This is true as long as melee weapons are used for fighting. By using ranged weapons, the thief skill can be increased, as is the case for throwing stuff.

    ReplyDelete
    Replies
    1. I don't understand how it works when you have multiple characters and throw things. Do all of them get a thief boost or just the main character?

      Delete
    2. I was wondering the same thing, the increase by the somehow anonymous throwing seems strange somehow. However I had vivid memories of throwing stuff around to increase the thief skill. So I just tried it myself, and the answer is: the thief boost goes to one of the party's characters. To which character exactly seems kind of random for each fight, but it seemed like it is usually the same character for a few fights in a row.

      I did several fights just throwing a rock. Once all the skill went to the second character (the skill bar increased by several pixels), at another fight, all of the increase went to the first character.
      I tried to find out on what it depends, but it seems pretty random: it does not depend on which side of the view-window the item is thrown (left/right), it does not depend on which item is used, and it does not depend on which character is picked by the enemy for its attack.

      Delete
    3. Thanks for testing it out! I guess giving the skill boost to a random character makes as much sense as anything for this kind of interface.

      Delete
    4. I think it might depend on which character is highlighted by either clicking their portrait or their HP/MP bar. Pretty sure the person highlighted is also the one that needs to pass the lock pick skill check.

      Delete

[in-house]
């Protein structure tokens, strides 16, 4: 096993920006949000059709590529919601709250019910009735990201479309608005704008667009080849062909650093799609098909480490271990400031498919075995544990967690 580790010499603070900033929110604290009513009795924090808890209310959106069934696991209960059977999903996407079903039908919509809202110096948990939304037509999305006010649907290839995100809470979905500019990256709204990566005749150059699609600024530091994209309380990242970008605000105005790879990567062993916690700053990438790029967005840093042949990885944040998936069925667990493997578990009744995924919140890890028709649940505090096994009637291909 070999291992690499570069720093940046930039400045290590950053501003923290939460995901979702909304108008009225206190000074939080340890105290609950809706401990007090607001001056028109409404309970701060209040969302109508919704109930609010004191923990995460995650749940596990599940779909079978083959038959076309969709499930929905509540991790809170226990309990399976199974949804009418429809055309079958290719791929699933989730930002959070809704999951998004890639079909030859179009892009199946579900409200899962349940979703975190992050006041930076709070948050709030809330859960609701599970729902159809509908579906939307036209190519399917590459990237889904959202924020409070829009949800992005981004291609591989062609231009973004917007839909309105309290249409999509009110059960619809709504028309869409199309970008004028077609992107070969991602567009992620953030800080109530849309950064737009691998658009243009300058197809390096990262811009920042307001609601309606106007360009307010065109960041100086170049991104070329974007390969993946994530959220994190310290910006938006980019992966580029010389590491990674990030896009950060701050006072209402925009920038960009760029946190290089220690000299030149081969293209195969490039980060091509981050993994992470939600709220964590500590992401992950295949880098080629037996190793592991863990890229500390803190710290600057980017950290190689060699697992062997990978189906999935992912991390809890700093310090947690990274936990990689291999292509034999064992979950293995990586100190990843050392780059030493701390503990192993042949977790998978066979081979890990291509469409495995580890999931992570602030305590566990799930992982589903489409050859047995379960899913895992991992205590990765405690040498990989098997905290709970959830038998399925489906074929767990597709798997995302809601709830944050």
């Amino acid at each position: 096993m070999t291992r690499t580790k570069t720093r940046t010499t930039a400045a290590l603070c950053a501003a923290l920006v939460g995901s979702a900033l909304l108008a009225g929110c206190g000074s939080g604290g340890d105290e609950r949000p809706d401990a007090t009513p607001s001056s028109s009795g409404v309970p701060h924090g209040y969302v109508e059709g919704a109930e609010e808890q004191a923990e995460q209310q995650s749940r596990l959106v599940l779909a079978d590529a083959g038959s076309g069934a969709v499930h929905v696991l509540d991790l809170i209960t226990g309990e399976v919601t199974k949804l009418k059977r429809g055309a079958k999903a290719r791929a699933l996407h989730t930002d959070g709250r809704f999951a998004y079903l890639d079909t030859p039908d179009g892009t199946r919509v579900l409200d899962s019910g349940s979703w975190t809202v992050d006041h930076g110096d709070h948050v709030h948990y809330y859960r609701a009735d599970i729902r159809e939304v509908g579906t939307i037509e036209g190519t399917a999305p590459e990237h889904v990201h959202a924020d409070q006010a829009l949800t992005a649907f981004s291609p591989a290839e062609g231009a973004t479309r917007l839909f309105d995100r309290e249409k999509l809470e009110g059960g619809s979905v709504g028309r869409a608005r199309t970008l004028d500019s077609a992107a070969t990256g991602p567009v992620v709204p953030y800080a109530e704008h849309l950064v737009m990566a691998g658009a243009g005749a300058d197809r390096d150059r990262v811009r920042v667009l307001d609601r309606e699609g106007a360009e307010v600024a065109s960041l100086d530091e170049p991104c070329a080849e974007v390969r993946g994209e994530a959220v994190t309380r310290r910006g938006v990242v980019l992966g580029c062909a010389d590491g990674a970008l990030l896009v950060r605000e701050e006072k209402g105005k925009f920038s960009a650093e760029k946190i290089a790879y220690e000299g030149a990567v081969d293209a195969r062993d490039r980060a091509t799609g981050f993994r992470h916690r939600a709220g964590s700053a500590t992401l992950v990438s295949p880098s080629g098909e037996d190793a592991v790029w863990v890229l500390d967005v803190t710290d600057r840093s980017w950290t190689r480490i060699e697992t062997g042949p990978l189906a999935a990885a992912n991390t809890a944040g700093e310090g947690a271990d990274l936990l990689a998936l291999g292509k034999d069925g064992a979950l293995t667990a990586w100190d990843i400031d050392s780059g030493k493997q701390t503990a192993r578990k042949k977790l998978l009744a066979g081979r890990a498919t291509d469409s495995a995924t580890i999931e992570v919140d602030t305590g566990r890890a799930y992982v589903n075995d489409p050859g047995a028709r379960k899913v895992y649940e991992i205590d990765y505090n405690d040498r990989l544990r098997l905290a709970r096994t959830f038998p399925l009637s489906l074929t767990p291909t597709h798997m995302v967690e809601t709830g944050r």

5. It depends on which character portrait has the bluish frame around it, that is, who attacked last. You can select/attackWith a character by simply pressing the F1 F2 F3 keys. Using these keys to attack and using mouse to throw things will get you increase both skills. also will make the fights a lot easier. I played the game several times on magicdosbox on my phone. I used to create i touch macros that automatically attack with all characters, ending with the character who I want to increase thief skill so that when I throw things, he always gets the skill increase.

      Delete
    6. There will also be times you want to select a character to interact with for example a locked chest.
      I previous comment I meant 1 touch macro.

      Delete
    7. Ah, I see. I probably was aware that a character can be selected, when I played the game a very long time ago, but I didn't notice that, when I just played it for a few minutes to examine the throwing-skill-mechanics. Dependence on selected character would probably have been the first thing to check.

      Delete
    8. I'm not exactly sure about that, but I think rogue skills also increase some random loot. There are also some locks requiring a certain rogue skill.
      You will also find proper ranged weapons later.
      All in all, grinding it a bit isn't a mistake, and if it's only for the extra HP.